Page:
The city sits on the southern bank of the Susquehanna river in the Wyoming valley. The first white men reached there in 1769. The skirmishes and conflagrations which soon took place in the valley floor offer a microcosm of the struggles that shaped the nation, between settlers and Native Americans, colonists and royalists. The first newspaper was published in Wilkes-Barre in 1795. The following year The Herald of the Times had its first major story when the exiled Duc d'Orléans, later to become King Louis Philippe of France, passed through. In 1806 there was another notable visitation in the form of a travelling elephant show. A bridge was built over the Susquehanna, which variously flooded or froze but was soon navigated by steamboat. In 1831 the first canal boat left Wilkes-Barre bound for Philadelphia bearing, among other necessities, the mineral which would make the valley rich.
The discovery of anthracite coal caused Wilkes-Barre to grow at speed, its workforce swollen above all by immigrants from the mining communities of Wales. It is thought to be the first place on earth where anthracite was burned to generate domestic heat. Wilkes-Barre acquired a moniker: the Diamond City. In the 1860s alone its population doubled to more than ten thousand (it eventually peaked at 87,000 in 1930). By the time Florence Foster was born, Wilkes-Barre was a force in the state. And her forebears had planted their feet near the summit of Pennsylvania society.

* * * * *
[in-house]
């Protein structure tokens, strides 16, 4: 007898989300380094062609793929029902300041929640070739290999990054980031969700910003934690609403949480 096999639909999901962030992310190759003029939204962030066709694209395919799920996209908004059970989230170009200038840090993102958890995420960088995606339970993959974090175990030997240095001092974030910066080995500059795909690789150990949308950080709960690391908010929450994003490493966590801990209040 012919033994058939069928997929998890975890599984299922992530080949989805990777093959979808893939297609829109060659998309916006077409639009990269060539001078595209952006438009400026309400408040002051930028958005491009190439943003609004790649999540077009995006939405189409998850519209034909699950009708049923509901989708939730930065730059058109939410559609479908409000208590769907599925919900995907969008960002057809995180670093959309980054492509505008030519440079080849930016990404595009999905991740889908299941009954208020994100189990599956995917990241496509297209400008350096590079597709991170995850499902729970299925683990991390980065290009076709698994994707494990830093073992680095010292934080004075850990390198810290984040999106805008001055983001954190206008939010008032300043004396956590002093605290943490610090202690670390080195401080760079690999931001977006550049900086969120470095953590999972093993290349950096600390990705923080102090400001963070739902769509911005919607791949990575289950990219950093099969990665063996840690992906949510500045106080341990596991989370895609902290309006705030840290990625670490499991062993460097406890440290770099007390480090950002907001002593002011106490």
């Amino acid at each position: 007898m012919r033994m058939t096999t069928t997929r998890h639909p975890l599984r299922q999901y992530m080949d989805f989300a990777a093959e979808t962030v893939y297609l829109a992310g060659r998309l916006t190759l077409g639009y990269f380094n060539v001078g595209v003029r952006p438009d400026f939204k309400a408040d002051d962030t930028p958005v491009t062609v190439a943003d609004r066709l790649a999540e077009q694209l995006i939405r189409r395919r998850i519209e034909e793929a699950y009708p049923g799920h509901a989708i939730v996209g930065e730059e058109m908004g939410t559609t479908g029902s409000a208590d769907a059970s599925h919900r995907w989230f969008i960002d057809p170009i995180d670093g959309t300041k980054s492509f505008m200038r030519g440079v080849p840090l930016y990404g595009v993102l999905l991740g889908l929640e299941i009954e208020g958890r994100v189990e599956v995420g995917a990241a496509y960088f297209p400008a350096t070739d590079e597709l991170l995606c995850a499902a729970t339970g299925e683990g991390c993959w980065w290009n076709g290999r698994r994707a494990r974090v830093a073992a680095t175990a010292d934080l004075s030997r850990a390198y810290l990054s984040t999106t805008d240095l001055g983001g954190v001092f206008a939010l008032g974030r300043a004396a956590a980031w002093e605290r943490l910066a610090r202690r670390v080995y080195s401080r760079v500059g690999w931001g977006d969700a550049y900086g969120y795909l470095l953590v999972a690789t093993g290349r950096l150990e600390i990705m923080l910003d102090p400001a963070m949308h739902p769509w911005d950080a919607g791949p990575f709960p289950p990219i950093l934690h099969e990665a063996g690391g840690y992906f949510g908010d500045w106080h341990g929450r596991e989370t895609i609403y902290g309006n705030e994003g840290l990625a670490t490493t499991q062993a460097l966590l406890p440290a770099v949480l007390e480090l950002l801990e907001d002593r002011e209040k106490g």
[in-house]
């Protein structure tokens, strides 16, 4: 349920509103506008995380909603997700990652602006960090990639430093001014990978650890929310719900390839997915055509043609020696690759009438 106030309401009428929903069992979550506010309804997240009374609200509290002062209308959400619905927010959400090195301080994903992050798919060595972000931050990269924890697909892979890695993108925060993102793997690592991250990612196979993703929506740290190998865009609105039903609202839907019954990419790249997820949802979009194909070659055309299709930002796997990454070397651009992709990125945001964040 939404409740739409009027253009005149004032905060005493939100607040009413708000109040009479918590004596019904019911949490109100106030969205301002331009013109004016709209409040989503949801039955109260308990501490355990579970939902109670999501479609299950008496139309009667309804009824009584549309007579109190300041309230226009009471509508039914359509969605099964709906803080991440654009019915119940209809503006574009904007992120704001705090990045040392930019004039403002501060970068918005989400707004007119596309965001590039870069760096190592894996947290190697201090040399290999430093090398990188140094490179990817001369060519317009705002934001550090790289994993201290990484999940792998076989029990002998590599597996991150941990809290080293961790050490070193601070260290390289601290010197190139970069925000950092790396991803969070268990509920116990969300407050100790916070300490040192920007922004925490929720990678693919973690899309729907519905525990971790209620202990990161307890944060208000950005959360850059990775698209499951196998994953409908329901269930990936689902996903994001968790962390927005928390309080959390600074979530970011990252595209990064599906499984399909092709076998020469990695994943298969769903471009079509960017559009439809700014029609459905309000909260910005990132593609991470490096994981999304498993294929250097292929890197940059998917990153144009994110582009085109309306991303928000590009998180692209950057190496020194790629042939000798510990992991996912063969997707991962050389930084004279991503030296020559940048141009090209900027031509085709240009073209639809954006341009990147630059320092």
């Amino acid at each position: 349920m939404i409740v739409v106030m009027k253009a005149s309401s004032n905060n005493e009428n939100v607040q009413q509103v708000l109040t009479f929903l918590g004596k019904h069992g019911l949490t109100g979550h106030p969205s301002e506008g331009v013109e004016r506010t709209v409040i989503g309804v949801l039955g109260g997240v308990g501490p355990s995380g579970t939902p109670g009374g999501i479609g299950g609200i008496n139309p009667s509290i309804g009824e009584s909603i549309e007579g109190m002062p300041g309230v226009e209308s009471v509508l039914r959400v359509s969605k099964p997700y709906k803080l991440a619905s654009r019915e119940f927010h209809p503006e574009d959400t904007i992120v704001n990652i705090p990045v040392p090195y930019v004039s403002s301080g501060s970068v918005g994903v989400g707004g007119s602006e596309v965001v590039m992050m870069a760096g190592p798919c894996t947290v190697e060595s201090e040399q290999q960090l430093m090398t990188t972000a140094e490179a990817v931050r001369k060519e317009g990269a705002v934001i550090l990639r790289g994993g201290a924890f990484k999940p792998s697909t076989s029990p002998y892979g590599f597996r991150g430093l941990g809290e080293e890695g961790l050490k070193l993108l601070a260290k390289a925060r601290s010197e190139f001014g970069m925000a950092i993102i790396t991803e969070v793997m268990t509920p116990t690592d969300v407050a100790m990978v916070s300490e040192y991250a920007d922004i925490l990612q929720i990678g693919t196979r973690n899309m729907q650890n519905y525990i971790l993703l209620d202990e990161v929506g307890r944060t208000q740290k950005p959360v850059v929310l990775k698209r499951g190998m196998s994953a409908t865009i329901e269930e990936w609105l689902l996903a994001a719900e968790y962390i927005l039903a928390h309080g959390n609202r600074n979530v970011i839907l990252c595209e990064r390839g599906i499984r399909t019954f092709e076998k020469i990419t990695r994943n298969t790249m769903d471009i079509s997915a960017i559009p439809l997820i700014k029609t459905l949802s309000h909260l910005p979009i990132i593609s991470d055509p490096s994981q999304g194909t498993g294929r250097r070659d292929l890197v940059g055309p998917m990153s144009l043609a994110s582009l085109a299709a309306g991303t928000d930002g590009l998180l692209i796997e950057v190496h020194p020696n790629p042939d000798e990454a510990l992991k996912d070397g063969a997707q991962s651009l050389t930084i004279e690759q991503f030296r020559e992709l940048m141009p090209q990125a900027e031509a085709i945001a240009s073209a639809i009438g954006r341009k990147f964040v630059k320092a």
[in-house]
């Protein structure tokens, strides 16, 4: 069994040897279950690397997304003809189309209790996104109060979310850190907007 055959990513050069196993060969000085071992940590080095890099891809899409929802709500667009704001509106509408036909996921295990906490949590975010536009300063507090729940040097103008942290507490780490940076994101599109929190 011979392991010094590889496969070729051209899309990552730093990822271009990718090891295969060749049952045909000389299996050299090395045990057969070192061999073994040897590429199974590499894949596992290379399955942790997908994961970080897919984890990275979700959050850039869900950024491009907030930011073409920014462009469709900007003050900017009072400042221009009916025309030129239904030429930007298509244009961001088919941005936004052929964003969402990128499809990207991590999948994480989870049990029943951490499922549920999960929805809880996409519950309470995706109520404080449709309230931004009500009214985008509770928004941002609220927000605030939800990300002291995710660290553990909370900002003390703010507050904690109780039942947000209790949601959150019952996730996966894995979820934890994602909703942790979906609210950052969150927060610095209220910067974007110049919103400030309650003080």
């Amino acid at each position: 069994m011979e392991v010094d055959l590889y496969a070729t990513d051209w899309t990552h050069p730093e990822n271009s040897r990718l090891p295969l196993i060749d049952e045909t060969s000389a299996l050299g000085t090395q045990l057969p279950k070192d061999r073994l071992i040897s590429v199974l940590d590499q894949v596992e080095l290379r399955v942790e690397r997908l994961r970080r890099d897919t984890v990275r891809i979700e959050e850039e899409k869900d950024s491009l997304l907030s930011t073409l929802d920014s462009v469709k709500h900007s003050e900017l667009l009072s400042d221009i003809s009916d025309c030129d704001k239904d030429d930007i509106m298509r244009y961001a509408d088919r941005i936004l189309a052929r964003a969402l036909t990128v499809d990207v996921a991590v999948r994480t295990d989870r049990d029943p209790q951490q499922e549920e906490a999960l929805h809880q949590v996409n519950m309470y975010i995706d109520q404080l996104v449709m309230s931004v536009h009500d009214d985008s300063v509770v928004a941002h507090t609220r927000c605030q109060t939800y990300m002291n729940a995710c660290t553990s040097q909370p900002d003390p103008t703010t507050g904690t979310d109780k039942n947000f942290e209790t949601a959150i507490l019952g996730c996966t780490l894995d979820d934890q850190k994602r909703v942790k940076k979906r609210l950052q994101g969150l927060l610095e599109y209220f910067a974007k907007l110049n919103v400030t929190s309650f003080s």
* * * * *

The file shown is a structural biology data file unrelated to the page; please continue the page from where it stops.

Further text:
Genealogy was the source of fascinated one-upmanship among the descendants of settlers. In such a young country, roots mattered. Florence and her mother were life members of the city's Genealogical and Biographical Society among numerous other patriotic clubs. A profile of Florence in the New York Times in 1916 described her as 'born in Pennsylvania of distinguished American ancestry'. She was the product, on both sides of her family tree, of settlers who had sailed for the American colonies in the 1630s. But the claim to pure blood and high-born roots stretched many centuries further into the past. Her father's branch traced a direct line all the way back to the Norman Conquest. Sir Richard Forester was claimed by his descendants as the brother-in-law of William of Normandy, though genealogists and historians dispute his paternity. But at sixteen he certainly fought at the Battle of Hastings. Another forebear is said to have saved Richard the Lionheart's life on the Third Crusade. On the strength of the connection, Florence would later join a society called the Order of the Three Crusades.